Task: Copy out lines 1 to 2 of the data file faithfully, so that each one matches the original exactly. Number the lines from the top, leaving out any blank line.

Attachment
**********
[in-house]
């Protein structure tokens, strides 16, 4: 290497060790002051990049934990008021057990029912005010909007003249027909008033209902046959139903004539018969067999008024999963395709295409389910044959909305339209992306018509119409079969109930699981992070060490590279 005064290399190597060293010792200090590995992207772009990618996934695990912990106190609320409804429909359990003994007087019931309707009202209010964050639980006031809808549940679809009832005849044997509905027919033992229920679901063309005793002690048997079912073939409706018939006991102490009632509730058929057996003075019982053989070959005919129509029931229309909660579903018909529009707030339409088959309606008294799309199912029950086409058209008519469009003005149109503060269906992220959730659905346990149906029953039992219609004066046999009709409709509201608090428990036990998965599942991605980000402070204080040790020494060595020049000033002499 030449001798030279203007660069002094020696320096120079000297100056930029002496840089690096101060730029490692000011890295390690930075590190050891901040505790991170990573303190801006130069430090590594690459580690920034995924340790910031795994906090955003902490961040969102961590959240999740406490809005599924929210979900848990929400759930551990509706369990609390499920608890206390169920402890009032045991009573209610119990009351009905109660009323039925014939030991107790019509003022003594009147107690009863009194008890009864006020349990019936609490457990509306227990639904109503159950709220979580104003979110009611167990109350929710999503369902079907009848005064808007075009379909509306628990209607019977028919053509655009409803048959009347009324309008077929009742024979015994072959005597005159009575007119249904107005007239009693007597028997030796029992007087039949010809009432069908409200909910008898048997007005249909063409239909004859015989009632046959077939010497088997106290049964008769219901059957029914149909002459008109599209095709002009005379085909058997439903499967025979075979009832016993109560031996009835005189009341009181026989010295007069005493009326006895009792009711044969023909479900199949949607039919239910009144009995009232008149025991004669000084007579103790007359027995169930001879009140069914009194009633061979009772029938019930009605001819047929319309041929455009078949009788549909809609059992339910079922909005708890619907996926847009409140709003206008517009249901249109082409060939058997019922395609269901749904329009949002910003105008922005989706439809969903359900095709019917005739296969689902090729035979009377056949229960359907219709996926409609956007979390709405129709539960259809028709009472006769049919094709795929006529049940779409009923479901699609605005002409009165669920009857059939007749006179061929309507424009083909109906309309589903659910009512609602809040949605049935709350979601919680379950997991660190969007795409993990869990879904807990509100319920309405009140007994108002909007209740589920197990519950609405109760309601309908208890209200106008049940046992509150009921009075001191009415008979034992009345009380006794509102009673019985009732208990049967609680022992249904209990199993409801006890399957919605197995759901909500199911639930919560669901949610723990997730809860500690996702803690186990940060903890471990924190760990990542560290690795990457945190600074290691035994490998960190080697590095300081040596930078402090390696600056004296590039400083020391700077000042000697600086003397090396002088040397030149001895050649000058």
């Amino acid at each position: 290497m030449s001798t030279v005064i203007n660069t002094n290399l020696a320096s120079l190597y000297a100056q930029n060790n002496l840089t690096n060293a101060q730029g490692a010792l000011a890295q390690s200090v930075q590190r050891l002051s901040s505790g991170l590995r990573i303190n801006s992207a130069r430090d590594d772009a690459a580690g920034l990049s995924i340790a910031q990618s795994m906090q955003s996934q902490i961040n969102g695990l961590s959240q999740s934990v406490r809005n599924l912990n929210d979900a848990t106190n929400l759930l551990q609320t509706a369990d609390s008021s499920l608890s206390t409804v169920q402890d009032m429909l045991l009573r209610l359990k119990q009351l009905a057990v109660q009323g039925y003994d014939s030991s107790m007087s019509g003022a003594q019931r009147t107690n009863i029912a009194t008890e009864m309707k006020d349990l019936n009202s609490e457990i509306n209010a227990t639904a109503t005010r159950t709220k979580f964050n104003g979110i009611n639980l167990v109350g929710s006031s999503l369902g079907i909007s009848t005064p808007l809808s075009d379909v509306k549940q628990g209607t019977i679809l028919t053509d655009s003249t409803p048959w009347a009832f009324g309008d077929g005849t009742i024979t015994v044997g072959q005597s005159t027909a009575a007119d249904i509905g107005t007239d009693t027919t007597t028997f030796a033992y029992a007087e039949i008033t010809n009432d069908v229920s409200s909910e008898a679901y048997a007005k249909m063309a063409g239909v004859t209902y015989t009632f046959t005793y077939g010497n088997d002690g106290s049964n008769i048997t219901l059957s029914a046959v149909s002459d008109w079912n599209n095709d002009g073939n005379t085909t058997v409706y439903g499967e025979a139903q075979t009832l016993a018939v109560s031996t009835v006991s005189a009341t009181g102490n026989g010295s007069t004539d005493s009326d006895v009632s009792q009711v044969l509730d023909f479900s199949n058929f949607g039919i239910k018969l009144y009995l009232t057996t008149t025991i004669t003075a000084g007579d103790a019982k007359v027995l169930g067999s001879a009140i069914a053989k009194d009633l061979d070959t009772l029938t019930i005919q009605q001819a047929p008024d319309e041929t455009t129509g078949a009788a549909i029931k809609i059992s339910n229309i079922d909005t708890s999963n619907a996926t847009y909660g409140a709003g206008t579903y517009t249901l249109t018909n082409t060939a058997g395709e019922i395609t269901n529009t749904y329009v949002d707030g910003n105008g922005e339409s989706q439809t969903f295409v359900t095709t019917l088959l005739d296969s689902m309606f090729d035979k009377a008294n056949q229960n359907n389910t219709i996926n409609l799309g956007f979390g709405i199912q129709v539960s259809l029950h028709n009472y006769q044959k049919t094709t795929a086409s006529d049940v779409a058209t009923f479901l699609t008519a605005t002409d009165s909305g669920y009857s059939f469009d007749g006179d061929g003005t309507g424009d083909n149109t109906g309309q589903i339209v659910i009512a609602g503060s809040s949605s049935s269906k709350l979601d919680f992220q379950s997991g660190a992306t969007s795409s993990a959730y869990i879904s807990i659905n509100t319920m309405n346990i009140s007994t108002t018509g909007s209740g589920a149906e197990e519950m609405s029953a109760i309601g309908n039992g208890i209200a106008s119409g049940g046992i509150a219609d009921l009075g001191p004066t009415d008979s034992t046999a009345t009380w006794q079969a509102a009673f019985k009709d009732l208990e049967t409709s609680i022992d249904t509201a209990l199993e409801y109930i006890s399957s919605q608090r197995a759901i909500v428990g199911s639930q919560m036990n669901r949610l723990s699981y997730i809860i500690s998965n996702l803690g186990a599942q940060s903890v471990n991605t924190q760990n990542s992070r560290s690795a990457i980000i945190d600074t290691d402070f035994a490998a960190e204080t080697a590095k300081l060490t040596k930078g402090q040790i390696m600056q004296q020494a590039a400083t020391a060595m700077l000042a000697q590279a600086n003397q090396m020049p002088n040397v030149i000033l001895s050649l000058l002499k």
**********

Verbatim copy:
[in-house]
């Protein structure tokens, strides 16, 4: 290497060790002051990049934990008021057990029912005010909007003249027909008033209902046959139903004539018969067999008024999963395709295409389910044959909305339209992306018509119409079969109930699981992070060490590279 005064290399190597060293010792200090590995992207772009990618996934695990912990106190609320409804429909359990003994007087019931309707009202209010964050639980006031809808549940679809009832005849044997509905027919033992229920679901063309005793002690048997079912073939409706018939006991102490009632509730058929057996003075019982053989070959005919129509029931229309909660579903018909529009707030339409088959309606008294799309199912029950086409058209008519469009003005149109503060269906992220959730659905346990149906029953039992219609004066046999009709409709509201608090428990036990998965599942991605980000402070204080040790020494060595020049000033002499 030449001798030279203007660069002094020696320096120079000297100056930029002496840089690096101060730029490692000011890295390690930075590190050891901040505790991170990573303190801006130069430090590594690459580690920034995924340790910031795994906090955003902490961040969102961590959240999740406490809005599924929210979900848990929400759930551990509706369990609390499920608890206390169920402890009032045991009573209610119990009351009905109660009323039925014939030991107790019509003022003594009147107690009863009194008890009864006020349990019936609490457990509306227990639904109503159950709220979580104003979110009611167990109350929710999503369902079907009848005064808007075009379909509306628990209607019977028919053509655009409803048959009347009324309008077929009742024979015994072959005597005159009575007119249904107005007239009693007597028997030796029992007087039949010809009432069908409200909910008898048997007005249909063409239909004859015989009632046959077939010497088997106290049964008769219901059957029914149909002459008109599209095709002009005379085909058997439903499967025979075979009832016993109560031996009835005189009341009181026989010295007069005493009326006895009792009711044969023909479900199949949607039919239910009144009995009232008149025991004669000084007579103790007359027995169930001879009140069914009194009633061979009772029938019930009605001819047929319309041929455009078949009788549909809609059992339910079922909005708890619907996926847009409140709003206008517009249901249109082409060939058997019922395609269901749904329009949002910003105008922005989706439809969903359900095709019917005739296969689902090729035979009377056949229960359907219709996926409609956007979390709405129709539960259809028709009472006769049919094709795929006529049940779409009923479901699609605005002409009165669920009857059939007749006179061929309507424009083909109906309309589903659910009512609602809040949605049935709350979601919680379950997991660190969007795409993990869990879904807990509100319920309405009140007994108002909007209740589920197990519950609405109760309601309908208890209200106008049940046992509150009921009075001191009415008979034992009345009380006794509102009673019985009732208990049967609680022992249904209990199993409801006890399957919605197995759901909500199911639930919560669901949610723990997730809860500690996702803690186990940060903890471990924190760990990542560290690795990457945190600074290691035994490998960190080697590095300081040596930078402090390696600056004296590039400083020391700077000042000697600086003397090396002088040397030149001895050649000058």